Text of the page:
Safety expert tells B.C. drivers to think twice before grabbing gas from U.S.
With record-high gas prices not disappearing any time soon in B.C., gas stations in Washington state say they’re seeing a growing number of Canadians visiting to fill up jerrycans on the cheap.
But a Vancouver Island safety expert says drivers should be extremely cautious before mounting a border run, reminding that transporting gasoline can be dangerous — and deadly.
“You’ve got a car bomb when it’s full of gas,” James Cooper, an independent transportation safety advisor specializing in commercial transport, said Saturday.
WATCH: (Aired April 29) New gas price app will tell you if a run for the border is worth it
“Gasoline is extremely volatile. Even just a small amount of static electricity or anything with a spark, if that gas can is open and there’s fumes or a small spill, that can cause an explosion,” he said.
Regulations on both sides of the border say vehicles can transport a maximum of 440 pounds of fuel at a time, which equals roughly 12 five-gallon jerrycans.
But Cooper said people are regularly filling those cans too high, further increasing the risk by not allowing room for expansion.
“What they’re not considering is, they’re putting gasoline into the trunk of a car and closing the lid,” he said. “There’s heat. It’s a contained space. There’s going to be fumes, just like in a boat. But boats have special equipment for venting the gas. Cars don’t.
“When you take all that into consideration, people are putting themselves at risk, they’re putting the public at risk, and I would say they’re creating a terrorist situation.”
He added the situation can become even more dangerous at the border, where vehicles are often forced to wait in hot temperatures for hours.
WATCH: (Aired April 23) Gas prices showing no signs of slowing down amid epic highs
“Agents should immediately notice there’s dangerous containers, take them immediately to customs, secure the vehicle and call the fire department,” Cooper said. “Don’t let them continue.”
Border patrol agents said Friday they hadn’t noticed a marked increase in cars getting pulled over for transporting gasoline unsafely.
Cooper said shipping gas across the border, which is technically still legal in Canada, should only be done on a flatbed truck that keeps the jerrycans in open air.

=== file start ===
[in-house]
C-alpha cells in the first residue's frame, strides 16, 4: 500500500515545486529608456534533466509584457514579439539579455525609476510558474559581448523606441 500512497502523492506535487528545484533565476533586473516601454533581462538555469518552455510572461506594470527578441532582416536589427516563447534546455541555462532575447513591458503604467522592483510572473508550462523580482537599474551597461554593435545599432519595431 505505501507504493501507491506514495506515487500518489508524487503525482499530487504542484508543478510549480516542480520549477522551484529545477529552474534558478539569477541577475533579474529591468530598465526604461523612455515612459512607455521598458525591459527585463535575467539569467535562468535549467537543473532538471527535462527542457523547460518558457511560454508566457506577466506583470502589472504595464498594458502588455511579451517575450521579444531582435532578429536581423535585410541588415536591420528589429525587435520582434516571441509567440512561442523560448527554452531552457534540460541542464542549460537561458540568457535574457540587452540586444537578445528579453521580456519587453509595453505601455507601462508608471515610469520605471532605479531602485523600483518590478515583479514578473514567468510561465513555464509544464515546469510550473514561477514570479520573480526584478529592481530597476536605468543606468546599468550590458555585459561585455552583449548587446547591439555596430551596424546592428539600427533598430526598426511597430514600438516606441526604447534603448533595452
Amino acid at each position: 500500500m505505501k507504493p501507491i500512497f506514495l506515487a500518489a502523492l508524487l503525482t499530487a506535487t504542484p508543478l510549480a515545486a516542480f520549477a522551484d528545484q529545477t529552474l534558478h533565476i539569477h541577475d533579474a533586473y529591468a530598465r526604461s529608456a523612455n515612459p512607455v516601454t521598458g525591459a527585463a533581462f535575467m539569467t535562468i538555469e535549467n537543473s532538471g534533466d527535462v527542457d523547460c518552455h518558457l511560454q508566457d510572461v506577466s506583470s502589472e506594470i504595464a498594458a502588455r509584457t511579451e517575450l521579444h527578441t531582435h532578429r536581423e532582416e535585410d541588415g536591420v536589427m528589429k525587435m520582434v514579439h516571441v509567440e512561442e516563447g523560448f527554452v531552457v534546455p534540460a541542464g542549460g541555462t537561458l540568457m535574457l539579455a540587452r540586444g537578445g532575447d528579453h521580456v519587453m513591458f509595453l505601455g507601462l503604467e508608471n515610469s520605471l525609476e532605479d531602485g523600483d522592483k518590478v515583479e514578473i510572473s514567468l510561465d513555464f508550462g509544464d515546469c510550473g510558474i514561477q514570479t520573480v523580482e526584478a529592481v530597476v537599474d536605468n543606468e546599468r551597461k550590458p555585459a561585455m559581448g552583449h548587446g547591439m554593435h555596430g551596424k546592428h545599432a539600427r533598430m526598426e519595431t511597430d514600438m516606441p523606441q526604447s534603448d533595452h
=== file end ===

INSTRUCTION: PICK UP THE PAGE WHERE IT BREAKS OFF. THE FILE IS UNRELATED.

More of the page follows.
Searching for low prices
Ever since gas prices jumped past $1.70 per litre in B.C. in April, drivers have turned their eyes to alluringly low costs south of the border.
One Coquitlam man even developed an app that calculates how much a driver can save by crossing into the U.S. for a cheap tank of fuel.
Gilson Tsang said he makes the 80-km round trip from Coquitlam to Blaine about twice a month, and that it saves him close to $100 per month.
But concerns are being raising about border-running ever since Thursday’s fiery crash at the Peace Arch crossing.
The driver of a minivan was killed after a man from Washington state drove his Porsche into the vehicle lineup crossing into Canada, sending both vehicles into a nearby flowerbed.
WATCH: (Aired May 2) Fatal crash at Peace Arch Border Crossing
The minivan immediately went up in flames, prompting questions of whether jerrycans full of gas were in the back.
Surrey RCMP said Friday they are still investigating the cause of the crash, including what sparked the fire.
“We’re going to be looking at all the available evidence to look at what kind of things may have contributed — this was a very intense fire, a very dramatic scene, obviously traumatic for those who witnessed it,” Cpl. Elenore Sturko said.
“I can tell you we are looking at all available evidence and will determine all the factors leading up to this collision and whether other factors contributed to the intensity of that fire.”
Cooper said the crash could spark a review of the rules surrounding fuel transport, but that will likely be a long time before any change is implemented.
“We’re looking at several years, unless [Transportation Minister] Marc Garneau stands up and says, ‘No you can’t do it,'” he said.
— With files from Paul Johnson and Simon Little
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